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image Adam vol.56/154

Reference number

Adam vol.56/154


View of the Ponte Salario, Rome, with fortified gateway tower at one end.




Inscribed in ink 1; in red ink 154.

Signed and dated

  • Undated, probably 1756.

Medium and dimensions

Pencil, pen, watercolour, bodycolour, with oxidised lead white highlighting; ink framing line beyond which is painted red-brown wash.223 x 387


Jean-Baptiste Lallemand


This drawing is one of a set of six Roman views (Adam vol.56/149-154) by Jean-Baptiste Lallemand (1716-1803), all of which have contemporaneous painted borders and have central folds, and most of which are signed. There were several similar sets in the Adam sales of 1818 and 1821 (see Catalogue of A Valuable Collection of Antique Sculpture etc. R. Adam, Christie's, London, 21 & 22 May 1818 and Christie's London Catalogue of the Effects of Robert Adam Esq. Dec. 9 July 1821 & following days). Lot 32 of the second day sale of 1818 was described as 'Six elegant drawings in India ink by L'Alma, of Italian Garden scenery', and lot 29 contained several of Lallemand's landscapes, all of which were bought by John Soane (see Bolton The Architecture of Robert and James Adam, 2 vols. (London, 1922), II, p.331). The set was probably made in 1756 for Robert Adam, at the time when he described himself as '... applying myself to these kind of sketches and have already made out a dozen of different views as unlike one another as I could ...' (Fleming Robert Adam and His Circle in Edinburgh & Rome (London, 1962), p.363). A nineteenth-century pencil inscription on the album leaf correctly identifies this as the Ponte Salario. The bridge was later destroyed and rebuilt in 1867. There are views that are probably also by Lallemand and in a similar condition in the Clerk Collection, Scotland (Clerk 63 and 88).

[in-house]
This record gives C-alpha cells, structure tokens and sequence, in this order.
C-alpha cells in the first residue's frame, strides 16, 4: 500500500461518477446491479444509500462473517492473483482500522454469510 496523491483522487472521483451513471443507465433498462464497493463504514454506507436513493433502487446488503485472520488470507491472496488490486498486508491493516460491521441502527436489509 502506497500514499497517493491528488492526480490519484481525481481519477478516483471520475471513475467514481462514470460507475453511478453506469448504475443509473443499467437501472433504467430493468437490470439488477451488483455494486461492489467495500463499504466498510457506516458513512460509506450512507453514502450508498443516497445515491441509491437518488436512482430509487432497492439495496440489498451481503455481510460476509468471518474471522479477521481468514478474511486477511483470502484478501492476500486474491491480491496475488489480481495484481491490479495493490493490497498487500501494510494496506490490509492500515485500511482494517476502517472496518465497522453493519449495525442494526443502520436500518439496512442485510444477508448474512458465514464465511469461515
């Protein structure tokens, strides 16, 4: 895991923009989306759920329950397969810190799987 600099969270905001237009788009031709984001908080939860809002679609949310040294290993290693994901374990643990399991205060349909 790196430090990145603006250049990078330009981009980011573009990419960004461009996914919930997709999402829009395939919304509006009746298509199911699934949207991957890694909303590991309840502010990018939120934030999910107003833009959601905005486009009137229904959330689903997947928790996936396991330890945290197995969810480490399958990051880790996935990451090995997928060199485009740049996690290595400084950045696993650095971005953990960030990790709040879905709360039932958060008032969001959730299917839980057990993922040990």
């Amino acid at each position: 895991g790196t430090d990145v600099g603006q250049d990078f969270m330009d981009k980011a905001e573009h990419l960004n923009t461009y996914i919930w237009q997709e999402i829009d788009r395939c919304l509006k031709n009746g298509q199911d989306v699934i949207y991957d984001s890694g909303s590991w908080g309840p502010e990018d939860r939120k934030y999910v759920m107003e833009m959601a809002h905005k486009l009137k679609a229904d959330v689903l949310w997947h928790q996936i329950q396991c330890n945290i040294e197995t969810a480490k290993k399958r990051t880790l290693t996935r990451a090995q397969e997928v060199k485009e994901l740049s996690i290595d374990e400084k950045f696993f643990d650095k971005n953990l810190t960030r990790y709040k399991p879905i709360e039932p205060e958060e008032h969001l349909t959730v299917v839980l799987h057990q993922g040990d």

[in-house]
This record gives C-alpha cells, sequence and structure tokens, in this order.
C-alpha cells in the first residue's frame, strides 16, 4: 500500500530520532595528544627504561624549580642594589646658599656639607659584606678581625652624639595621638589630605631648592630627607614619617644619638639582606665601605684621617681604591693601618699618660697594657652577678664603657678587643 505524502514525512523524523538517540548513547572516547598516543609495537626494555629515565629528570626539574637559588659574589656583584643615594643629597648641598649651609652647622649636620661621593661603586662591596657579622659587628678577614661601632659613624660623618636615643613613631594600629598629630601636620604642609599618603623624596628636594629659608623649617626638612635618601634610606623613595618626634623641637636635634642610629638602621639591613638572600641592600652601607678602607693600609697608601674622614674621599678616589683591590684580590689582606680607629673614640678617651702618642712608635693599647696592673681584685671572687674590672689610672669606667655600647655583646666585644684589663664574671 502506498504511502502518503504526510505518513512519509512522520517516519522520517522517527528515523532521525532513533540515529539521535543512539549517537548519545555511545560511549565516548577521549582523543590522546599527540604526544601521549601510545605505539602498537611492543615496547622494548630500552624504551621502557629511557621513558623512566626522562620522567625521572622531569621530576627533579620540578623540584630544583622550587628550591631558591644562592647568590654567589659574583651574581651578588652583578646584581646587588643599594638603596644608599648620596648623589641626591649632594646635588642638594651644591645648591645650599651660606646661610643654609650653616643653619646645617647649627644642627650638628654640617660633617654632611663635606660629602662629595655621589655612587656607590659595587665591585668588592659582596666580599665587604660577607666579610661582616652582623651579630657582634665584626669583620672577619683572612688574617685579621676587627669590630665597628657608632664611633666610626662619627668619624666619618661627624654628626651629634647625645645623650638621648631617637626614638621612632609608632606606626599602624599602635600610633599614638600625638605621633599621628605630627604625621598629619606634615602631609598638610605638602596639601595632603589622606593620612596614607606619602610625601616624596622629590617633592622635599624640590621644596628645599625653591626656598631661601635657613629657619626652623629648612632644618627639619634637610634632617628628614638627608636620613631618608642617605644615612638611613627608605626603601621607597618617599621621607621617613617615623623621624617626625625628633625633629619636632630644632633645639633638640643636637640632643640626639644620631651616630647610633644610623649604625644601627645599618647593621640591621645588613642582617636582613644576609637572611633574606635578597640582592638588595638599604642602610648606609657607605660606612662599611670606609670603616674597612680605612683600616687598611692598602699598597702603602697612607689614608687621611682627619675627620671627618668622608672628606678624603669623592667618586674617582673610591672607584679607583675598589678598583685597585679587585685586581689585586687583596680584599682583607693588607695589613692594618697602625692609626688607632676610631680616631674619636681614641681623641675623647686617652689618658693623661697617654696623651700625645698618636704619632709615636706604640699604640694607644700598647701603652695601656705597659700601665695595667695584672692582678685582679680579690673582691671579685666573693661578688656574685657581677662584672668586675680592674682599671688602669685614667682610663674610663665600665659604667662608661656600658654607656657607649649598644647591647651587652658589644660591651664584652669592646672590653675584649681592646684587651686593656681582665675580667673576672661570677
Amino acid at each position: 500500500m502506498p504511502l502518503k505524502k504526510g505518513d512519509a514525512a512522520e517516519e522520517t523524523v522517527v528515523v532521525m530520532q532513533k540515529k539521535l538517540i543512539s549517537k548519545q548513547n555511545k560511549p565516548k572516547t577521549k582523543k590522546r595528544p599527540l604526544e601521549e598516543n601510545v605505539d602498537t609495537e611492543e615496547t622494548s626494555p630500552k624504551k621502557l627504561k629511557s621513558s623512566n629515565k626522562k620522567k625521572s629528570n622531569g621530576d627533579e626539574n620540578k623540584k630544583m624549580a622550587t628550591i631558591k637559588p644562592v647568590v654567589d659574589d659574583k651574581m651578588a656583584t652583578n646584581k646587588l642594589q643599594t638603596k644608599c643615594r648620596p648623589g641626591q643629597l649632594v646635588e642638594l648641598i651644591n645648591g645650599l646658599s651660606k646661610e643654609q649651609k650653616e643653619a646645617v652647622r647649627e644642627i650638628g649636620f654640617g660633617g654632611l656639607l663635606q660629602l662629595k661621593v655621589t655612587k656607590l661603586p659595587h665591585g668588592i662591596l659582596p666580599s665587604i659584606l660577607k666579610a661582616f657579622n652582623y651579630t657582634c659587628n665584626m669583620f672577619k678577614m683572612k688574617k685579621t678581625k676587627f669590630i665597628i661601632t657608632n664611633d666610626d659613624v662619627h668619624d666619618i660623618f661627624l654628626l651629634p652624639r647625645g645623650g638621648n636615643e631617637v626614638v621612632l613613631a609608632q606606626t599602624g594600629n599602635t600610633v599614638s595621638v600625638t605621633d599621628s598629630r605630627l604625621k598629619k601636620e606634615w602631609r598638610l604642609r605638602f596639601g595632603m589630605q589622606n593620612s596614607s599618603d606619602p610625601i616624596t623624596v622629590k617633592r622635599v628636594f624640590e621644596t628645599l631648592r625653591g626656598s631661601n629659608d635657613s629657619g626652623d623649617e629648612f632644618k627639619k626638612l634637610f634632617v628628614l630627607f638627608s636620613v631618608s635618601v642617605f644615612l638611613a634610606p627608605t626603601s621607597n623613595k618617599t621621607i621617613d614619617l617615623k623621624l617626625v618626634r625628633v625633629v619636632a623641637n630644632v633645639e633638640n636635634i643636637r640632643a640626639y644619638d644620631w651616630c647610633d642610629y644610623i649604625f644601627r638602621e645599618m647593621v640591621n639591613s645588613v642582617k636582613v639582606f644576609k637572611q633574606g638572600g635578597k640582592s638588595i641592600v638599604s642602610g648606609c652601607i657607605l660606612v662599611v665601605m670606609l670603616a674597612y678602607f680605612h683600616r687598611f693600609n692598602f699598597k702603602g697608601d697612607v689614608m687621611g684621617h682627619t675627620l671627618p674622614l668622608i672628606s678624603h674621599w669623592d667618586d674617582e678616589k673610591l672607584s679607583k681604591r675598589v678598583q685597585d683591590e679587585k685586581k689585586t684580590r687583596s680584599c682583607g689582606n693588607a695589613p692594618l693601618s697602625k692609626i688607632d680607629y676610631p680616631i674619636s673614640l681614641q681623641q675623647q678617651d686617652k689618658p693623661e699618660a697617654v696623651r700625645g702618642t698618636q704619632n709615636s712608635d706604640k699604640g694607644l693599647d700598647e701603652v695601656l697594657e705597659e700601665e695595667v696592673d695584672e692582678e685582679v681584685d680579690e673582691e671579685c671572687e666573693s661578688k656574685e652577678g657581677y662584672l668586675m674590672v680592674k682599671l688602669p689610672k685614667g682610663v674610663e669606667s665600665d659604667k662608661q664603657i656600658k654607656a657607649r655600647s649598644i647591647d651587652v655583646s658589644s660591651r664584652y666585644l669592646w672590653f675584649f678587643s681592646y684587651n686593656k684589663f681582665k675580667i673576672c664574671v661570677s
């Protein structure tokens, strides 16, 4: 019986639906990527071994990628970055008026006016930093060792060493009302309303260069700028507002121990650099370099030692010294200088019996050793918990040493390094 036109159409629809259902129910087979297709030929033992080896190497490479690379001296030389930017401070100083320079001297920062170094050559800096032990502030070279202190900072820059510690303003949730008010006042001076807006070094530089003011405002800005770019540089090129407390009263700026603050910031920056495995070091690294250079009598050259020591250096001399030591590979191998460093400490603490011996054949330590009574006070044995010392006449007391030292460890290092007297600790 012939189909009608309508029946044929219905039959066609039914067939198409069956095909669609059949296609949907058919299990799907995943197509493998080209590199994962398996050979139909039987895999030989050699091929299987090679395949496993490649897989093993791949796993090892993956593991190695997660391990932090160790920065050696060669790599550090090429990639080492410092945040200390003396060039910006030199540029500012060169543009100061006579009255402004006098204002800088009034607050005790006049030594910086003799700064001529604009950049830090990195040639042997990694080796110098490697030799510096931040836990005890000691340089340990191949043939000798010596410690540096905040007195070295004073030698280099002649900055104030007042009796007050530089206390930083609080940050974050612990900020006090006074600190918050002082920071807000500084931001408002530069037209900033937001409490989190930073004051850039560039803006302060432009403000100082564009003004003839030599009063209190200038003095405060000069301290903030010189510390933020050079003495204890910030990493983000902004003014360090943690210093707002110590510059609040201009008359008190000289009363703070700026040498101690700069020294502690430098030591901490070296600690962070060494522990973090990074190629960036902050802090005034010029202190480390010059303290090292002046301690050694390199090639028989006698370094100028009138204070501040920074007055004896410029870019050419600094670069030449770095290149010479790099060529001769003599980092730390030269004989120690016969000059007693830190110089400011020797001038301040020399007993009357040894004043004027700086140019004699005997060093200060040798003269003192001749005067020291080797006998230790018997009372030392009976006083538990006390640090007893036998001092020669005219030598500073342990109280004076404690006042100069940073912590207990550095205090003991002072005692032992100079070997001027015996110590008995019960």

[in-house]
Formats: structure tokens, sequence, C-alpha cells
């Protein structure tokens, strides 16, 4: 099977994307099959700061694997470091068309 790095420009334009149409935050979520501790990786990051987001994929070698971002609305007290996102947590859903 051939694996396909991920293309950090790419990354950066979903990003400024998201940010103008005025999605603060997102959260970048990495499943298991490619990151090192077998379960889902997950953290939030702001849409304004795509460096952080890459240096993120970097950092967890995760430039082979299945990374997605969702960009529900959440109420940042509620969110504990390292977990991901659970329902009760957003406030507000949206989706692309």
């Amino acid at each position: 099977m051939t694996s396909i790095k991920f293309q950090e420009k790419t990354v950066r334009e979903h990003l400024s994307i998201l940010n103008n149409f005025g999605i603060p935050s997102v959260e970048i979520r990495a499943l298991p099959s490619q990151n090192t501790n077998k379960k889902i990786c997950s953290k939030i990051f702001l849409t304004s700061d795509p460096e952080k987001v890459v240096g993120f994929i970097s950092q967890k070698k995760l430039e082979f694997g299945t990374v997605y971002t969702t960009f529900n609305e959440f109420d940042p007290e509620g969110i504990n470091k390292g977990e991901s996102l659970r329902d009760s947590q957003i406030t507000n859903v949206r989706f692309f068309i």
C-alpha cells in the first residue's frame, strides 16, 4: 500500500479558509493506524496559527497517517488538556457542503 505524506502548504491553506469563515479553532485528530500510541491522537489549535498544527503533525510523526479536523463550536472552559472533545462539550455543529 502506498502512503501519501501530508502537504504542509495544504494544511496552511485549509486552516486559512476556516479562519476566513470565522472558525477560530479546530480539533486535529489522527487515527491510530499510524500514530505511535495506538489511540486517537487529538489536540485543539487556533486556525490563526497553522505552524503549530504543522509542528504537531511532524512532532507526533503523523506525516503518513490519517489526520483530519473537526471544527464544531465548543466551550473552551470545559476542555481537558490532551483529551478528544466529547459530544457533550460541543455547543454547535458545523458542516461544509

Digitisation of the Drawings Collection has been made possible through the generosity of the Leon Levy Foundation

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Sir John Soane's collection includes some 30,000 architectural, design and topographical drawings which is a very important resource for scholars worldwide. His was the first architect’s collection to attempt to preserve the best in design for the architectural profession in the future, and it did so by assembling as exemplars surviving drawings by great Renaissance masters and by the leading architects in Britain in the 17th and 18th centuries and his near contemporaries such as Sir William Chambers, Robert Adam and George Dance the Younger. These drawings sit side by side with 9,000 drawings in Soane’s own hand or those of the pupils in his office, covering his early work as a student, his time in Italy and the drawings produced in the course of his architectural practice from 1780 until the 1830s.

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